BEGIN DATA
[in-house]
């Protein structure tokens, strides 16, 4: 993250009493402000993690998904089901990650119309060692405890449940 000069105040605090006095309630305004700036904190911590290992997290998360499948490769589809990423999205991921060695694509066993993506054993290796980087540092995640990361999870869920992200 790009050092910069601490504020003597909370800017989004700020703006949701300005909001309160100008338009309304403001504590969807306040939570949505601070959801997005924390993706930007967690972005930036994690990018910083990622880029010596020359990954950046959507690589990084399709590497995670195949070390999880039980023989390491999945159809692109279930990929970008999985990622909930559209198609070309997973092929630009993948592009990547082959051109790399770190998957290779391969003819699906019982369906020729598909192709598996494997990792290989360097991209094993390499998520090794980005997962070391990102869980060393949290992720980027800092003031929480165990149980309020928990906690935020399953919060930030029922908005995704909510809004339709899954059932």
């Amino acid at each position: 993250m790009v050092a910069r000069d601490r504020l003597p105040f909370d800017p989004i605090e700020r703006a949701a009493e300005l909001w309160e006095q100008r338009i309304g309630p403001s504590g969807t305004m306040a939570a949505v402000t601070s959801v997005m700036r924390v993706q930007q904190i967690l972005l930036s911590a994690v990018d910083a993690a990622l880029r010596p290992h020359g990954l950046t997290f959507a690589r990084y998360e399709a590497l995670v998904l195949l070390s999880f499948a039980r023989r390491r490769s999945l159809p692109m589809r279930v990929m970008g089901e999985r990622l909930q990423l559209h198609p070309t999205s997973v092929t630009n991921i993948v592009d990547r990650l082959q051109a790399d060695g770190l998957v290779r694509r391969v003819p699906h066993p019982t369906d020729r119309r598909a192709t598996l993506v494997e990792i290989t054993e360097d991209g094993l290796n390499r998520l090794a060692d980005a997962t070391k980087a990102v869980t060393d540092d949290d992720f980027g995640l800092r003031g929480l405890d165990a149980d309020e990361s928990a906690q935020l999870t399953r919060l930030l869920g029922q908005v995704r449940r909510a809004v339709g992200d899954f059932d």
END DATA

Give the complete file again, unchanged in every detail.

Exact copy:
[in-house]
């Protein structure tokens, strides 16, 4: 993250009493402000993690998904089901990650119309060692405890449940 000069105040605090006095309630305004700036904190911590290992997290998360499948490769589809990423999205991921060695694509066993993506054993290796980087540092995640990361999870869920992200 790009050092910069601490504020003597909370800017989004700020703006949701300005909001309160100008338009309304403001504590969807306040939570949505601070959801997005924390993706930007967690972005930036994690990018910083990622880029010596020359990954950046959507690589990084399709590497995670195949070390999880039980023989390491999945159809692109279930990929970008999985990622909930559209198609070309997973092929630009993948592009990547082959051109790399770190998957290779391969003819699906019982369906020729598909192709598996494997990792290989360097991209094993390499998520090794980005997962070391990102869980060393949290992720980027800092003031929480165990149980309020928990906690935020399953919060930030029922908005995704909510809004339709899954059932």
């Amino acid at each position: 993250m790009v050092a910069r000069d601490r504020l003597p105040f909370d800017p989004i605090e700020r703006a949701a009493e300005l909001w309160e006095q100008r338009i309304g309630p403001s504590g969807t305004m306040a939570a949505v402000t601070s959801v997005m700036r924390v993706q930007q904190i967690l972005l930036s911590a994690v990018d910083a993690a990622l880029r010596p290992h020359g990954l950046t997290f959507a690589r990084y998360e399709a590497l995670v998904l195949l070390s999880f499948a039980r023989r390491r490769s999945l159809p692109m589809r279930v990929m970008g089901e999985r990622l909930q990423l559209h198609p070309t999205s997973v092929t630009n991921i993948v592009d990547r990650l082959q051109a790399d060695g770190l998957v290779r694509r391969v003819p699906h066993p019982t369906d020729r119309r598909a192709t598996l993506v494997e990792i290989t054993e360097d991209g094993l290796n390499r998520l090794a060692d980005a997962t070391k980087a990102v869980t060393d540092d949290d992720f980027g995640l800092r003031g929480l405890d165990a149980d309020e990361s928990a906690q935020l999870t399953r919060l930030l869920g029922q908005v995704r449940r909510a809004v339709g992200d899954f059932d």